MNCs like Experian won’t be showed any mercy under forthcoming GDPR

CEO T-MobileIn the news this week was the much publicised anger of the youthful looking CEO of T-Mobile John Legere at the announcement that Experian, the world’s largest credit rating agency had suffered a sensitive personal data breach affecting 15m T-Mobile customers after its servers were hacked.

Under the forthcoming EU General Data Protection Regulation (GDPR) both data controllers (T-Mobile) and data processors (Experian) are jointly and severally liable in the event of a personal data breach or sensitive personal data breach. So such an incident that took place at Experian will have far reaching consequences for T-Mobile under the new EU Regulation when it comes into force.

Experian are saying that customers affected are those who are in the US who were credit checked in the last 2 years. Given that T-Mobile passed on this personal data to Experian, a company that’s London-listed, this also makes this a potentially European regulatory legal issue where litigants in the US could look to rely on EU data protection laws as well as their own in order to seek compensation for distress and harm caused.

Experian North American CEO Craig Boundy said “We sincerely apologise for the concern and stress that this event may cause.”

Well, that’s an understatement, isn’t it?

Given the very nature of Experian’s vast business in credit checking millions of people who want to take out contracts with a wide range of suppliers, then what’s transpired is more than a lapse of data security and it’s blown up in Experian’s face as an issue of trust.

Just how serious this can be is evidenced by what’s happened to Experian’s share price in the wake of these revelations – falling 4.5% to their lowest level since December 2015.

What’s clear as daylight is that multi-national corporations (MNCs) like Experian are ‘sitting ducks’ and have shown their vulnerability to attacks from hackers determined to steal personal data on their customers. This year, Experian joins the ‘Hall of Shame’ that includes Ashley Madison, Sony Pictures, Facebook, Instagram, Target, Master Card, Visa, Home Depot, eBay, White House and many others.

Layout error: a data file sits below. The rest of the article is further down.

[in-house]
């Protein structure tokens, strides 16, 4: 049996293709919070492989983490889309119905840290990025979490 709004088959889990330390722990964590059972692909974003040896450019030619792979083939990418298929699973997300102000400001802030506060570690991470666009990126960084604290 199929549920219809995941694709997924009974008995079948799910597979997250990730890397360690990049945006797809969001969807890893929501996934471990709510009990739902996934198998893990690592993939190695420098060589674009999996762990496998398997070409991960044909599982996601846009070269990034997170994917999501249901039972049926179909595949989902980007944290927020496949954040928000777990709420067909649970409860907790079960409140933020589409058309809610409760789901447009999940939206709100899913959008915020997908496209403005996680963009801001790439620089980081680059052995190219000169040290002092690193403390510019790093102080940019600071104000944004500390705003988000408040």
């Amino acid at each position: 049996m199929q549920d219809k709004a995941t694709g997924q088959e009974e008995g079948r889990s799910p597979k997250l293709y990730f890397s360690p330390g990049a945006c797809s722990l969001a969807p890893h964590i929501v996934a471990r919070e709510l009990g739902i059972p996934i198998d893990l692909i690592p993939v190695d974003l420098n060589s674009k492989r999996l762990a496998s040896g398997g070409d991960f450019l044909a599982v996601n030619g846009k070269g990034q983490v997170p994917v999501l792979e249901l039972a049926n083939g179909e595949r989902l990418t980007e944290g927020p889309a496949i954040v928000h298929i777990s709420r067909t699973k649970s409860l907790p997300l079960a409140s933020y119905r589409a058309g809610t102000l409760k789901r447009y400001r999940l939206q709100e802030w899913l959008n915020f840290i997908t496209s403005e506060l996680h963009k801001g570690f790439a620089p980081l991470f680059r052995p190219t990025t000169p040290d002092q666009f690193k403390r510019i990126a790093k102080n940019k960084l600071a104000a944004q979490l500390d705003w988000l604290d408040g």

Whilst insurance against such contingencies is a sensible and necessary precaution, it’s becoming clear that a full data protection impact assessment across the whole enterprise – particularly in light of the business continuity risks that GDPR presents – is something that all MNCs must think about doing as a matter of urgency.

T-Mobile has clearly got the message and is publicly saying it’s reviewing its relationship with Experian and given the nature of its business it’s a near certainty that this will happen again.

Let’s hope that Experian and T-Mobile have learnt their lessons and start to put in place mitigation factors that will help reduce the financial jeopardy they run when this happens again.

Under GDPR, fines for such transgressions are likely to be between 2%-5% of global turnover based on the previous 12 months.


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One comment to MNCs like Experian won’t be showed any mercy under forthcoming GDPR

  • David Peach  says:

    Also in a class action lawsuit filed 17th JULY 2015 in the USA District for the Central District California. Experian accused of negligently violating consumer protection laws when it failed to detect for nearly 10 months after acquiring “Court Ventures”. In the year 2012 a Vietnamese 25 year old man HIEU MINH Ngo ran an ID theft service named “” and “” He sold packages of consumer Data. This can be found out from KERBS ON SECURITY Data Breach by Experian on the internet (my PC)

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